Priceless exposure

You won't find better coverage of Vol recruiting than right here at InsideTennessee. Sign in or subscribe now for an in-depth look at a recent visitor to the Tennessee campus.

It happens all the time: College scouts show up to watch a heralded high school prospect and discover a hidden gem playing for the same team.

Corey Griffin is banking on that scenario playing out for him.

Griffin is a senior safety for Sandy Creek High School in Tyrone, Ga., where he toils in the shadow of teammate Shaquille Wiggins, a four-star cornerback. Rather than envy Wiggins' fame, Griffin welcomes the exposure. He knows he'll get a chance to impress all of the recruiters who come to watch his more heralded teammate.

"It helps a lot," Griffin told InsideTennessee. "I said last year, 'Hey, you're my ticket to college. Scouts are going to come to see you and they're going to end up seeing me.'"

Although Wiggins is committed to Georgia, he exhibited lingering interest in Tennessee by joining Griffin at the Vols' recent high school camp. Perhaps the two will wind up attending the same school.

"It's possible," Griffin said. "We haven't really talked about it but it's a possibility."

Overshadowed players sometimes exhibit resentment toward a high-profile teammate. Griffin seems immune to such childish behavior. His attitude could not be better.

"I know when he shines it brings the whole team up and we all play better," Griffin said. "It helps out a lot."

Tennessee already has one player from Sandy Creek High on its roster, junior running back Rajion Neal. The Vols might add another if they were to offer Griffin a scholarship. He thoroughly enjoyed his recent visit to The Hill.

Tennessee junior Rajion Neal was rated the No. 31 running back in the country when he was at Sandy Creek High School.
(Danny Parker/InsideTennessee.com)
"I was pretty impressed," he said. "This was my first time up here, seeing new things. The new facility they're building, that was pretty impressive."

Some might view Griffin as leverage to try and get Wiggins. Tennessee's coaches apparently do not. They seem to value Griffin on his own merits, especially cornerbacks coach Derrick Ansley.

"I met Coach Ansley down at Sandy Creek," Griffin recalled. "He stayed on me trying to get me up here, and I finally made it up. I really feel at home with the coaches here."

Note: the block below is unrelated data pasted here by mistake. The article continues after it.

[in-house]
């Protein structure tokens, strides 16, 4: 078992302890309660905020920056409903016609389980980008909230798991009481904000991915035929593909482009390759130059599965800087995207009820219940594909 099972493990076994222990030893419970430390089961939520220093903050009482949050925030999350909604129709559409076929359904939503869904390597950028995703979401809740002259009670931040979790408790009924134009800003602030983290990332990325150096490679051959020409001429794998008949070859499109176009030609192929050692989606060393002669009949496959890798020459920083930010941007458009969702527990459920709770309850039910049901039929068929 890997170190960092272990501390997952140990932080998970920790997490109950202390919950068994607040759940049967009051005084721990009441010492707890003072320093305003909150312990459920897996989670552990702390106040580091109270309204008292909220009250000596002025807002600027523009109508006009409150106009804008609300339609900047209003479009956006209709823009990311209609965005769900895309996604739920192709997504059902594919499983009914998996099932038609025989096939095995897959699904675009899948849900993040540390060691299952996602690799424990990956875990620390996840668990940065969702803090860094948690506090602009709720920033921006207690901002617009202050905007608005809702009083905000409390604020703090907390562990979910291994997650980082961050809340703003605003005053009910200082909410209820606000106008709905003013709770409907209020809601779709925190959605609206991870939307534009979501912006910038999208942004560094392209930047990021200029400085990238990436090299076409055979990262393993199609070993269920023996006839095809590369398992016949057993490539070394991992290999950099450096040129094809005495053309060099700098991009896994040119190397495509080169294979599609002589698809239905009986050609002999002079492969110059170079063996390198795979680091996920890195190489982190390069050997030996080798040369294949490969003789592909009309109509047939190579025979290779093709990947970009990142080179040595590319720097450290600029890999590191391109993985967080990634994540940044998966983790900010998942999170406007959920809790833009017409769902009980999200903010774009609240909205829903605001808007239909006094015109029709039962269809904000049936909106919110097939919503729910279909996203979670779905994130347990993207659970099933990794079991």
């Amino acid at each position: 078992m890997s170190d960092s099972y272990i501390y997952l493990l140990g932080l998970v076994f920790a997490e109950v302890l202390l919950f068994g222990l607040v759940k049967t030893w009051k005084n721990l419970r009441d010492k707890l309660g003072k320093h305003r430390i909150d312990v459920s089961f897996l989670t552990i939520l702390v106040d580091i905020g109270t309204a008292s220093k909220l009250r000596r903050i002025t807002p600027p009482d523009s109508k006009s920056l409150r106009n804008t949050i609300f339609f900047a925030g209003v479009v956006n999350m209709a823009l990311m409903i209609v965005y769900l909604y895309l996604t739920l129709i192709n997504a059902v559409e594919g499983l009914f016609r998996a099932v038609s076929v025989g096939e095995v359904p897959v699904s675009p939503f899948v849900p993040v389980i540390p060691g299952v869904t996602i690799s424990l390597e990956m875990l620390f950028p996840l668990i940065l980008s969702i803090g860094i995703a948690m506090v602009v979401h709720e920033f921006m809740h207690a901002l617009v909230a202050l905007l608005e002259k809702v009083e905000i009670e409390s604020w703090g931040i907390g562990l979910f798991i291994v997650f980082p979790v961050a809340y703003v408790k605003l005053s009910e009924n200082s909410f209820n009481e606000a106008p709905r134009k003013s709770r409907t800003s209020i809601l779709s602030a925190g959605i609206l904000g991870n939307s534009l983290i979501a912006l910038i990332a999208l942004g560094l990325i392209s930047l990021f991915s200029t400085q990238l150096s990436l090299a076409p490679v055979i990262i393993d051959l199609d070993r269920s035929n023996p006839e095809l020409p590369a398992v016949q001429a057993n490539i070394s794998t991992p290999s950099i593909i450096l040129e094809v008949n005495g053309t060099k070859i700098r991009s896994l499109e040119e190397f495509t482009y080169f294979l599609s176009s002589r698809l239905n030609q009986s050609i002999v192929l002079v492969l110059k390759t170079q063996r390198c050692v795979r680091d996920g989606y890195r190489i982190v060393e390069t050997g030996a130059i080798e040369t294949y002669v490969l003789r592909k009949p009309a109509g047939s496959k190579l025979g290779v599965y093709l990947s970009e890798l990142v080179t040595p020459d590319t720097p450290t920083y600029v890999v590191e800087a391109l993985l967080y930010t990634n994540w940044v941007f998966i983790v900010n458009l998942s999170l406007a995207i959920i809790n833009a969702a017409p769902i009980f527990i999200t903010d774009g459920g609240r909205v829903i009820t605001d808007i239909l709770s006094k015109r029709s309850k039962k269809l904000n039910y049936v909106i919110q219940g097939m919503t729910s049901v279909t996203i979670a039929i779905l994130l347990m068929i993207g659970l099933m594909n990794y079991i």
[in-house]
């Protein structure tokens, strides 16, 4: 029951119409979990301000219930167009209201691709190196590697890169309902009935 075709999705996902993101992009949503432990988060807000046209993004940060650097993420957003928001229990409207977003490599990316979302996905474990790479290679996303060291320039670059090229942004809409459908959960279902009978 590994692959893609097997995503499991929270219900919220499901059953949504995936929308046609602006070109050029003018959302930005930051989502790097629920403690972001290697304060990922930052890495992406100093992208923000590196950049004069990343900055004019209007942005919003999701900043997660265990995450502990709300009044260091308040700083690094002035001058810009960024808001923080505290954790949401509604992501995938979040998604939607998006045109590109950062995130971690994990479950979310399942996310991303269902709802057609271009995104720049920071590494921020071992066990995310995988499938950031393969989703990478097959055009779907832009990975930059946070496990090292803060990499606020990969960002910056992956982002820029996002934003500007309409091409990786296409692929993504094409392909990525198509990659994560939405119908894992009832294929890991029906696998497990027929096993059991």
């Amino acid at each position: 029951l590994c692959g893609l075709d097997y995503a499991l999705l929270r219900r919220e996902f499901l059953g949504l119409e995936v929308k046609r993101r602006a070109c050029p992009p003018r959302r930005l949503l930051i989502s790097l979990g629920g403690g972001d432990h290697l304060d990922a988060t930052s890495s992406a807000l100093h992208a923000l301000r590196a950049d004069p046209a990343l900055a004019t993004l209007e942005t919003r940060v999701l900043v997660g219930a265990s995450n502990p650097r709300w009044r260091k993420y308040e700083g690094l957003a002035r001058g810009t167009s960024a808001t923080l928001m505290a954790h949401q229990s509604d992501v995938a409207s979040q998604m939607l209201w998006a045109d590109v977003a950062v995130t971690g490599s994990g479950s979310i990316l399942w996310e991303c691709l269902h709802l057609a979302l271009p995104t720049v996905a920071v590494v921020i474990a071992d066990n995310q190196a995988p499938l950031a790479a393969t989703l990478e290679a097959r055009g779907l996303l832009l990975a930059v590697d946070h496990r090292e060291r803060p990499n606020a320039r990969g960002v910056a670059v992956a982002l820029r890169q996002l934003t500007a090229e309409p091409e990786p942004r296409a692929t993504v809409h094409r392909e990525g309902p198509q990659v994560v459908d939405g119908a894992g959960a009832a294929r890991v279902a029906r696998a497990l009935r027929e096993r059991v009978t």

That's particularly true with Ansley, who joined the Vol staff in March.

"Me and Coach Ansley have a real good relationship," Griffin said. "I can call him and talk to him about anything, not just talk football."

Although he's somewhat slender at 6-feet-1 and 180 pounds, Griffin believes he excels in run support.

"I would say I'm more aggressive toward the run," he said. "I have a lot to work on because last year I played linebacker, so this is a big transition -- linebacker to safety. I have a lot of things to work on but I'm getting it down pat."

Playing outside linebacker last fall, Griffin says he recorded 74 tackles, 2 pass breakups and 15 tackles for loss.

The switch from outside linebacker to free safety is no walk in the park. Griffin says he is working hard to master the new duties.

"I'm just learning new things, learning how to play the position," he said.

For a guy adapting to secondary day, having a fellow defensive back of Wiggins' ability is a huge plus.

"I look up to Shaq," Griffin said. "I've been knowing him since we were like six years old. Growing up with him and seeing him blow up inspired me. I've been working out with him. He's going to get me right to play safety."

Griffin lists two scholarship offers to date, Indiana and Ball State. He's also getting serious interest from Cincinnati.

"I'm just looking for somewhere that has a home feeling and I feel loved," he said.

He apparently felt very much at home during his recent stay in Knoxville.

"If Tennessee was to offer," Griffin said, "it would be one of my top schools."

Watch Griffin in action in the footage below:


Inside Tennessee Top Stories